In recent times, particular groups like Black Lives Matter, have chosen to segregate themselves in a world where there is integration for all.
And in 1968, Senator Robert “Bobby” Kennedy pointed out the obvious fact – that the majority of people of all races loved one another and wanted to live together peaceably.
Kennedy was a Democrat but today’s Democratic leaders pale in comparison to Bobby and his brother John, our beloved president who was assassinated in 1963. That’s because today’s Democratic Party promotes the same message of division as its “establishment” Democrats did in the 1960s – not unity – hate – not love.
And the mainstream media, which for the most part shows that it caters to today’s Democratic Party, promotes the hate and suppresses the unity amongst Americans too.
In Kennedy’s time, the Democratic Party was splintering, with old-schoolers like Lyndon B. Johnson sitting in the corner pouting. That’s because Johnson’s policies supported division, while both Kennedy brothers were committed to civil rights. Kennedy also had plans to bring home the troops from Vietnam. Johnson held a disdain for the Kennedy brothers and JFK offered him the vice-presidency as an olive branch to gain support from the Southern Democrats, who wished to continue their tradition of racism and segregation.
“We can do better,” Kennedy told fellow Americans as he campaigned, believing that “the national soul of the United States” was in trouble.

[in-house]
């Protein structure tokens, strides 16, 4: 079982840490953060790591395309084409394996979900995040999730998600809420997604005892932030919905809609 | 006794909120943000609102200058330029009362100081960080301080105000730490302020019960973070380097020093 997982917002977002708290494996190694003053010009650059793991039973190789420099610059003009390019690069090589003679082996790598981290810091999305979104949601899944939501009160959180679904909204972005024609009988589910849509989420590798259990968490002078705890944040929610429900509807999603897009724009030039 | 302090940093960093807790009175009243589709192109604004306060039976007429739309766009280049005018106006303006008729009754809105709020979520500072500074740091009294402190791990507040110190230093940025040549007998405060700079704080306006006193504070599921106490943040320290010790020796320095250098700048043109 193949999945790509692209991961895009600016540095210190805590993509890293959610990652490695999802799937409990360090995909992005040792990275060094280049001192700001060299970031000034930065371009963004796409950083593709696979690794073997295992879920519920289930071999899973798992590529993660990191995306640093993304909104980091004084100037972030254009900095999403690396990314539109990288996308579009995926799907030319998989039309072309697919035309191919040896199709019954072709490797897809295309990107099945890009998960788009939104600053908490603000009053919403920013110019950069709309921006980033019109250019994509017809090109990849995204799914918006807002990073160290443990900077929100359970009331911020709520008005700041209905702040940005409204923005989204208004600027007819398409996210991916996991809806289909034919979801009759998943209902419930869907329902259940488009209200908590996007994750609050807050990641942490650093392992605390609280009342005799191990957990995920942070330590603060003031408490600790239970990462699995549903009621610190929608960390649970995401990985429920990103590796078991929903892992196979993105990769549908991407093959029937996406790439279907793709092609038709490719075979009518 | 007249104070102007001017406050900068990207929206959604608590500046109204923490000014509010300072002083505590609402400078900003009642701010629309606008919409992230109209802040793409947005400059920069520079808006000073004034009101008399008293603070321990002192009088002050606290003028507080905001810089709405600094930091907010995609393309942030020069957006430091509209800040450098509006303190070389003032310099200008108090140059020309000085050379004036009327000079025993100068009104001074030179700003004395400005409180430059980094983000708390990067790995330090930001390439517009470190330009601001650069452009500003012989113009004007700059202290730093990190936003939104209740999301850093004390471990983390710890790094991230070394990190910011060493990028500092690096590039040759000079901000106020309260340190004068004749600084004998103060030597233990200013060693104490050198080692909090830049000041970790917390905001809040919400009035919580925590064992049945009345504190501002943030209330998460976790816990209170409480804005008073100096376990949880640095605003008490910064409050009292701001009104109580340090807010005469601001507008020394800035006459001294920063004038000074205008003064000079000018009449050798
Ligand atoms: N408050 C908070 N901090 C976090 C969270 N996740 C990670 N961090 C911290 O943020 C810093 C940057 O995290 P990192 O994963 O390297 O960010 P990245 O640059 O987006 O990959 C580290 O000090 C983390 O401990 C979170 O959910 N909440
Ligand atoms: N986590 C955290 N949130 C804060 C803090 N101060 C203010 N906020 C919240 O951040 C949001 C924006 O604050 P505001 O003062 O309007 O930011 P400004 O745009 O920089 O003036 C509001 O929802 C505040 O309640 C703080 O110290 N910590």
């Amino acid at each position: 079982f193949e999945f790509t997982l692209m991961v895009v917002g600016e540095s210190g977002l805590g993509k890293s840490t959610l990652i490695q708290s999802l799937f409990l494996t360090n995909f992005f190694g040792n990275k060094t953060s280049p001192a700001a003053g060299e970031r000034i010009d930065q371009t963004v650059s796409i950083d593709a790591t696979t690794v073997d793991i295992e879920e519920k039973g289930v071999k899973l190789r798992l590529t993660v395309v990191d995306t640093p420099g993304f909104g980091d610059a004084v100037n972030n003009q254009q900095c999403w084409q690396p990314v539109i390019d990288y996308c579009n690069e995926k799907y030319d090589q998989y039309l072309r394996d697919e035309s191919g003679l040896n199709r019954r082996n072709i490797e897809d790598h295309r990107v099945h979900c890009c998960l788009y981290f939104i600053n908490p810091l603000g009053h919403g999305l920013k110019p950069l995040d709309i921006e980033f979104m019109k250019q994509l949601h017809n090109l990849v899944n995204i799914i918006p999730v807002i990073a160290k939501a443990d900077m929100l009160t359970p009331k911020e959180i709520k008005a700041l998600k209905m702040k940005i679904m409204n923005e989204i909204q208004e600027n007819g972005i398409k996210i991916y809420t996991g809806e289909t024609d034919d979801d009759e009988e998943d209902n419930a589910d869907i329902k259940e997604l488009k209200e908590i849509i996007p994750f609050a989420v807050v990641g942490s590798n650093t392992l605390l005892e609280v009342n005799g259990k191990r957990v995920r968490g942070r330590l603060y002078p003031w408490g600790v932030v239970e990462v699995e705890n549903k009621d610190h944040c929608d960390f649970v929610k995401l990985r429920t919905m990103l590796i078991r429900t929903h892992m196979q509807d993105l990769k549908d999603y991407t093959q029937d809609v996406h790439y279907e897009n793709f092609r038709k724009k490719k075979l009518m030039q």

“We confront our fellow citizens across impossible barriers of hostility and mistrust,” Kennedy said as he campaigned for presidency in 1968.
Robert F. Kennedy had hoped to end things that are rampant today and have become signatures of our times under the Obama administration – bigotry, destitution, hatred and bloodshed.
His assassination was the third of peaceful men who only promoted harmony amongst all citizens. First, it was his brother John. And next it was Dr. Martin Luther King. These three were sacrificed because they challenged the narrative of hate among citizens.
Lee Harvey Oswald assassinated John F. Kennedy on Nov. 22, 1963. Oswald, a Marine, lied to immigration officials as he traveled to the U.K., stating he was headed for Switzerland, but instead made his way to Russia. He was a communist sympathizer seeking Russian citizenship and attempted to murder U.S. Major General Edwin Walker before Kennedy, who also held a disdain for communism. Jack Ruby later murdered Oswald as he was escorted from the Dallas Police Station. As he shot Oswald, Ruby yelled, “You killed the president, you rat!” Ruby said his hope was to save “Mrs. Kennedy the discomfiture of coming back to trial.”
Robert F. Kennedy served as U.S. Senator for New York from 1965 until his death on June 6, 1968. Under his brother’s administration and part of Johnson’s, he served as U.S. Attorney General from 1961 until 1964.
Kennedy was instrumental in helping the Freedom Riders of his day, led by Dr. Martin Luther King, Jr., providing the peaceful group with the National Guard and U.S. Marshals in Alabama. Many credit Kennedy with having prevented an assassination attempt against Dr. King.